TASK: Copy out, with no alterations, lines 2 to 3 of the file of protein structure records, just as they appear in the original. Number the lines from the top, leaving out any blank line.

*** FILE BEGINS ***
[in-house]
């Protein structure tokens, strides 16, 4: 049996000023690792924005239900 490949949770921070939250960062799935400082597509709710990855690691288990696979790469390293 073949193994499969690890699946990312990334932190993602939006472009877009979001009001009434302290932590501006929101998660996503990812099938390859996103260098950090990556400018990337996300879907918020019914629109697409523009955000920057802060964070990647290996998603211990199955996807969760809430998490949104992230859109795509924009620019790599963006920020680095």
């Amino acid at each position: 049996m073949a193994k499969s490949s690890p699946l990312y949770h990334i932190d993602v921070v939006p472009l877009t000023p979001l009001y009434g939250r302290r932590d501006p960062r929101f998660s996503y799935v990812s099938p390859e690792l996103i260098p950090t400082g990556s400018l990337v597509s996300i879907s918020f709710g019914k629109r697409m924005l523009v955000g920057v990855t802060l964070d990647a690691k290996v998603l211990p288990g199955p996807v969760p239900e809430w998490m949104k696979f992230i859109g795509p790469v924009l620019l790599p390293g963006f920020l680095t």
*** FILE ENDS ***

């Protein structure tokens, strides 16, 4: 049996000023690792924005239900 490949949770921070939250960062799935400082597509709710990855690691288990696979790469390293 073949193994499969690890699946990312990334932190993602939006472009877009979001009001009434302290932590501006929101998660996503990812099938390859996103260098950090990556400018990337996300879907918020019914629109697409523009955000920057802060964070990647290996998603211990199955996807969760809430998490949104992230859109795509924009620019790599963006920020680095």
């Amino acid at each position: 049996m073949a193994k499969s490949s690890p699946l990312y949770h990334i932190d993602v921070v939006p472009l877009t000023p979001l009001y009434g939250r302290r932590d501006p960062r929101f998660s996503y799935v990812s099938p390859e690792l996103i260098p950090t400082g990556s400018l990337v597509s996300i879907s918020f709710g019914k629109r697409m924005l523009v955000g920057v990855t802060l964070d990647a690691k290996v998603l211990p288990g199955p996807v969760p239900e809430w998490m949104k696979f992230i859109g795509p790469v924009l620019l790599p390293g963006f920020l680095t």